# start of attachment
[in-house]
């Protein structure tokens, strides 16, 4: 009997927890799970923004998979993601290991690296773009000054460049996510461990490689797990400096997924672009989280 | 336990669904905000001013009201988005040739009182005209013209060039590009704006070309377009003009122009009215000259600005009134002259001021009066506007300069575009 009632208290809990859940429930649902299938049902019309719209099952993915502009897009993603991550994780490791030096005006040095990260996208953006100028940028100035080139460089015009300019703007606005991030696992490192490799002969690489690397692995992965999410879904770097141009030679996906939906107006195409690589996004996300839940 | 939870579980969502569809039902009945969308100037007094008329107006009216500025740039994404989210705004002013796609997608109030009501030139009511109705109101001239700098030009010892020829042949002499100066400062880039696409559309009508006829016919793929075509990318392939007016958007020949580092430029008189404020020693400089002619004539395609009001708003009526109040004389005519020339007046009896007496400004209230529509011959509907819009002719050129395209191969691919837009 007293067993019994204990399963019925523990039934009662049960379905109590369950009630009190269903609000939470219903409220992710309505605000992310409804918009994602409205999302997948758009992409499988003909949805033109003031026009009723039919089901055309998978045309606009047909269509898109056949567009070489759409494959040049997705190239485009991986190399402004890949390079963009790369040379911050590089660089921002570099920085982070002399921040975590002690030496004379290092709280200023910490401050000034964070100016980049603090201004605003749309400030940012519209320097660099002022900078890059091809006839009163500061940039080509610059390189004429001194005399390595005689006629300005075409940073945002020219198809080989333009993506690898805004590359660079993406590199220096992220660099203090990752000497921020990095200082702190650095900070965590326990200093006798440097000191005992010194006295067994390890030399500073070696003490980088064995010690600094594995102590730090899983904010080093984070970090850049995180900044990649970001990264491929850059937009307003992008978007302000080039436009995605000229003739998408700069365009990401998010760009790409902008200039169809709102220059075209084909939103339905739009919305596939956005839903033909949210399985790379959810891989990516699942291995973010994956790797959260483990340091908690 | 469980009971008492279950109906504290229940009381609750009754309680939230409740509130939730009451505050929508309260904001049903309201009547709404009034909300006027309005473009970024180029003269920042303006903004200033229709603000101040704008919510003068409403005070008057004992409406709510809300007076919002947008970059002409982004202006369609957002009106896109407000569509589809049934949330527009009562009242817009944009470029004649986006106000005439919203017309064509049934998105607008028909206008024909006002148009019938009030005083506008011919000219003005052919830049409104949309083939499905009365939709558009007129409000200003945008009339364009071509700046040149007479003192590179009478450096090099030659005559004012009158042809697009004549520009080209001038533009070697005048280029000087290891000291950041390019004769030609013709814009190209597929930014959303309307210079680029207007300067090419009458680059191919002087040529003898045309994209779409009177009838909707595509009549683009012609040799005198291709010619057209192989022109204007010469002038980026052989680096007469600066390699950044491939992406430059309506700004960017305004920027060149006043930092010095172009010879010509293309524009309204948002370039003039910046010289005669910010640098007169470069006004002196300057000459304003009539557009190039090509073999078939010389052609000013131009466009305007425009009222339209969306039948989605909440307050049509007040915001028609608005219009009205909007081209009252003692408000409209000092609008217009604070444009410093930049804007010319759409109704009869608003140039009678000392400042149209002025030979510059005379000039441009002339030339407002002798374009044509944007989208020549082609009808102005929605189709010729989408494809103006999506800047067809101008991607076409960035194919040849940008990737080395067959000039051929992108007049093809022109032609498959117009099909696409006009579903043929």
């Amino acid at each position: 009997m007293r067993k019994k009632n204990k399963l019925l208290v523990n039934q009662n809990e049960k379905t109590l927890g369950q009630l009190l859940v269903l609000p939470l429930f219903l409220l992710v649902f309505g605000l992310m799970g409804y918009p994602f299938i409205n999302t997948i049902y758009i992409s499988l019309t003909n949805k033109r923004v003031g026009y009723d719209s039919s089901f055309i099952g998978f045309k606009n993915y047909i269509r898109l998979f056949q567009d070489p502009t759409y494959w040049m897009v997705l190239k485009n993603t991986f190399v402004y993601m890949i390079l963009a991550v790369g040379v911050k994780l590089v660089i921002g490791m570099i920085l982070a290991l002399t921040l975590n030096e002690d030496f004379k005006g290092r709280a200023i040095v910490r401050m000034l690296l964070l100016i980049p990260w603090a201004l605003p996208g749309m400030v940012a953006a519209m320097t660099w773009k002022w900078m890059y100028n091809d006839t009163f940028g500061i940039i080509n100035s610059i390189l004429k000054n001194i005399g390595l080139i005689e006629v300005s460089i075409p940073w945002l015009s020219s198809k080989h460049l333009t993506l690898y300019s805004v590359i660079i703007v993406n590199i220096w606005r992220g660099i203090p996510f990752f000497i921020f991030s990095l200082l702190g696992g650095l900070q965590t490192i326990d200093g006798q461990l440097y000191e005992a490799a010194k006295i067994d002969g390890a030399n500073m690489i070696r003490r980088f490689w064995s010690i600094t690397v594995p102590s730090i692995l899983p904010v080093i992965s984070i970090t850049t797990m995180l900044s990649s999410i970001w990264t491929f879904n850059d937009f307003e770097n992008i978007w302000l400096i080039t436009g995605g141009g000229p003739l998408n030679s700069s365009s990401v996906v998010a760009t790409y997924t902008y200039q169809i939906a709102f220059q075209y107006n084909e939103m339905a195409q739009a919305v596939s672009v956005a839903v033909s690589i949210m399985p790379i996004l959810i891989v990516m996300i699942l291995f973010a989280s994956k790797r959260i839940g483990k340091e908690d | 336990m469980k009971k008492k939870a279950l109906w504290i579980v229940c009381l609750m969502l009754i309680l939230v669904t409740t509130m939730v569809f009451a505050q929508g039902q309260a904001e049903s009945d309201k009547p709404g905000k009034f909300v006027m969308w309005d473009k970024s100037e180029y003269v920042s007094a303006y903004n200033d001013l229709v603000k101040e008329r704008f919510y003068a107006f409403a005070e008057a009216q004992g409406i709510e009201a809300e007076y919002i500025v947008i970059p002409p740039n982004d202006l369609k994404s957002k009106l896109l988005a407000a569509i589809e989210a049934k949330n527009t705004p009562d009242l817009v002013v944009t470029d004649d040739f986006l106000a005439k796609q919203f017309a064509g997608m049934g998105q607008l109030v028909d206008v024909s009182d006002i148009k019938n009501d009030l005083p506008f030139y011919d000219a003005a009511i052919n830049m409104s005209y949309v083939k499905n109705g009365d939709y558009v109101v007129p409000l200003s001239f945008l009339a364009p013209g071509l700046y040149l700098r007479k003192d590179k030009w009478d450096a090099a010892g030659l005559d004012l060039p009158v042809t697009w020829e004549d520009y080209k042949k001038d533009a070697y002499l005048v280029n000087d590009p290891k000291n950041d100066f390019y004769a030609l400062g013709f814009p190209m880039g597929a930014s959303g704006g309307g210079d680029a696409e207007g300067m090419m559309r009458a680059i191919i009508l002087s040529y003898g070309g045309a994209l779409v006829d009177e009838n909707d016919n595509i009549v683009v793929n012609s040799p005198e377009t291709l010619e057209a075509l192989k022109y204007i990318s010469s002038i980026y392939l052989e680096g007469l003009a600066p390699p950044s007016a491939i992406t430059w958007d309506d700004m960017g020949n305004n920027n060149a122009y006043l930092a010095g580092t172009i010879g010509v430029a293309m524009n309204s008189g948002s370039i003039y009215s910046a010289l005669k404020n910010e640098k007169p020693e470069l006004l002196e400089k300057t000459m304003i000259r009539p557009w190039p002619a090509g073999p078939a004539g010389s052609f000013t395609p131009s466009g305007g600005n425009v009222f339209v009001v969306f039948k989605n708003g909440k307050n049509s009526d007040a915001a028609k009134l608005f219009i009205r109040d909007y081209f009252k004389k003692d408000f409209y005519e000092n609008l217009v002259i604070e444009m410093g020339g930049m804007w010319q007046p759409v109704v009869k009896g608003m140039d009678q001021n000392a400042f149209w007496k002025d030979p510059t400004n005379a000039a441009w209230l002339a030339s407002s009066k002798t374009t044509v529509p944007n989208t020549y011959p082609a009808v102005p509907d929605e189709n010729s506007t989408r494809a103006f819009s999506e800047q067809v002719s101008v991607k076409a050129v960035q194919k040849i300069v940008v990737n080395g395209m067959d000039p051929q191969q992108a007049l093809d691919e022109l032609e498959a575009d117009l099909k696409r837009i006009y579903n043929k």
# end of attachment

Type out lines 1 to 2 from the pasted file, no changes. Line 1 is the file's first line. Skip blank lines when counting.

[in-house]
């Protein structure tokens, strides 16, 4: 009997927890799970923004998979993601290991690296773009000054460049996510461990490689797990400096997924672009989280 | 336990669904905000001013009201988005040739009182005209013209060039590009704006070309377009003009122009009215000259600005009134002259001021009066506007300069575009 009632208290809990859940429930649902299938049902019309719209099952993915502009897009993603991550994780490791030096005006040095990260996208953006100028940028100035080139460089015009300019703007606005991030696992490192490799002969690489690397692995992965999410879904770097141009030679996906939906107006195409690589996004996300839940 | 939870579980969502569809039902009945969308100037007094008329107006009216500025740039994404989210705004002013796609997608109030009501030139009511109705109101001239700098030009010892020829042949002499100066400062880039696409559309009508006829016919793929075509990318392939007016958007020949580092430029008189404020020693400089002619004539395609009001708003009526109040004389005519020339007046009896007496400004209230529509011959509907819009002719050129395209191969691919837009 007293067993019994204990399963019925523990039934009662049960379905109590369950009630009190269903609000939470219903409220992710309505605000992310409804918009994602409205999302997948758009992409499988003909949805033109003031026009009723039919089901055309998978045309606009047909269509898109056949567009070489759409494959040049997705190239485009991986190399402004890949390079963009790369040379911050590089660089921002570099920085982070002399921040975590002690030496004379290092709280200023910490401050000034964070100016980049603090201004605003749309400030940012519209320097660099002022900078890059091809006839009163500061940039080509610059390189004429001194005399390595005689006629300005075409940073945002020219198809080989333009993506690898805004590359660079993406590199220096992220660099203090990752000497921020990095200082702190650095900070965590326990200093006798440097000191005992010194006295067994390890030399500073070696003490980088064995010690600094594995102590730090899983904010080093984070970090850049995180900044990649970001990264491929850059937009307003992008978007302000080039436009995605000229003739998408700069365009990401998010760009790409902008200039169809709102220059075209084909939103339905739009919305596939956005839903033909949210399985790379959810891989990516699942291995973010994956790797959260483990340091908690 | 469980009971008492279950109906504290229940009381609750009754309680939230409740509130939730009451505050929508309260904001049903309201009547709404009034909300006027309005473009970024180029003269920042303006903004200033229709603000101040704008919510003068409403005070008057004992409406709510809300007076919002947008970059002409982004202006369609957002009106896109407000569509589809049934949330527009009562009242817009944009470029004649986006106000005439919203017309064509049934998105607008028909206008024909006002148009019938009030005083506008011919000219003005052919830049409104949309083939499905009365939709558009007129409000200003945008009339364009071509700046040149007479003192590179009478450096090099030659005559004012009158042809697009004549520009080209001038533009070697005048280029000087290891000291950041390019004769030609013709814009190209597929930014959303309307210079680029207007300067090419009458680059191919002087040529003898045309994209779409009177009838909707595509009549683009012609040799005198291709010619057209192989022109204007010469002038980026052989680096007469600066390699950044491939992406430059309506700004960017305004920027060149006043930092010095172009010879010509293309524009309204948002370039003039910046010289005669910010640098007169470069006004002196300057000459304003009539557009190039090509073999078939010389052609000013131009466009305007425009009222339209969306039948989605909440307050049509007040915001028609608005219009009205909007081209009252003692408000409209000092609008217009604070444009410093930049804007010319759409109704009869608003140039009678000392400042149209002025030979510059005379000039441009002339030339407002002798374009044509944007989208020549082609009808102005929605189709010729989408494809103006999506800047067809101008991607076409960035194919040849940008990737080395067959000039051929992108007049093809022109032609498959117009099909696409006009579903043929």